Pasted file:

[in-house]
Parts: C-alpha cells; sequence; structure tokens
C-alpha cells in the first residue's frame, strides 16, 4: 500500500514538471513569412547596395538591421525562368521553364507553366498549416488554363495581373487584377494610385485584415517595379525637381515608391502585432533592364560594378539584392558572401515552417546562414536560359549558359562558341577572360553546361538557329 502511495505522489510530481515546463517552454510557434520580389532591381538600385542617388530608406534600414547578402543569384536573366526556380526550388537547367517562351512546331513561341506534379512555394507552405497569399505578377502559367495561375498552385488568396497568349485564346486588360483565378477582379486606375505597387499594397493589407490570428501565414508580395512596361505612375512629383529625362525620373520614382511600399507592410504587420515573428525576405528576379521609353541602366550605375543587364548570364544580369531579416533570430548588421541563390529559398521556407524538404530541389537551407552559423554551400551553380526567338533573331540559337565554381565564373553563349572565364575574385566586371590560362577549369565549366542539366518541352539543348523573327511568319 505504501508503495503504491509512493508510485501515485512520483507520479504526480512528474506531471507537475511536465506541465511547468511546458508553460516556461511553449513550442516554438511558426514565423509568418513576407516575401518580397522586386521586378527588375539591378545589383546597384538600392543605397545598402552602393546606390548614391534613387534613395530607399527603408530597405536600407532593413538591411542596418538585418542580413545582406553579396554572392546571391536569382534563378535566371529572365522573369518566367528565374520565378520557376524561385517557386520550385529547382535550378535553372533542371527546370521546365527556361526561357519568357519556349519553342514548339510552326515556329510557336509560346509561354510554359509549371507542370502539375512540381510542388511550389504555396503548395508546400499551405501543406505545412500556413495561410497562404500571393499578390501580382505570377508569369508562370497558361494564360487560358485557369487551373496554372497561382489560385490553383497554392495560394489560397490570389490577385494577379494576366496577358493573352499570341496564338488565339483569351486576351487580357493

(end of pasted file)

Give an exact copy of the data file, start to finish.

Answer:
[in-house]
Parts: C-alpha cells; sequence; structure tokens
C-alpha cells in the first residue's frame, strides 16, 4: 500500500514538471513569412547596395538591421525562368521553364507553366498549416488554363495581373487584377494610385485584415517595379525637381515608391502585432533592364560594378539584392558572401515552417546562414536560359549558359562558341577572360553546361538557329 502511495505522489510530481515546463517552454510557434520580389532591381538600385542617388530608406534600414547578402543569384536573366526556380526550388537547367517562351512546331513561341506534379512555394507552405497569399505578377502559367495561375498552385488568396497568349485564346486588360483565378477582379486606375505597387499594397493589407490570428501565414508580395512596361505612375512629383529625362525620373520614382511600399507592410504587420515573428525576405528576379521609353541602366550605375543587364548570364544580369531579416533570430548588421541563390529559398521556407524538404530541389537551407552559423554551400551553380526567338533573331540559337565554381565564373553563349572565364575574385566586371590560362577549369565549366542539366518541352539543348523573327511568319 505504501508503495503504491509512493508510485501515485512520483507520479504526480512528474506531471507537475511536465506541465511547468511546458508553460516556461511553449513550442516554438511558426514565423509568418513576407516575401518580397522586386521586378527588375539591378545589383546597384538600392543605397545598402552602393546606390548614391534613387534613395530607399527603408530597405536600407532593413538591411542596418538585418542580413545582406553579396554572392546571391536569382534563378535566371529572365522573369518566367528565374520565378520557376524561385517557386520550385529547382535550378535553372533542371527546370521546365527556361526561357519568357519556349519553342514548339510552326515556329510557336509560346509561354510554359509549371507542370502539375512540381510542388511550389504555396503548395508546400499551405501543406505545412500556413495561410497562404500571393499578390501580382505570377508569369508562370497558361494564360487560358485557369487551373496554372497561382489560385490553383497554392495560394489560397490570389490577385494577379494576366496577358493573352499570341496564338488565339483569351486576351487580357493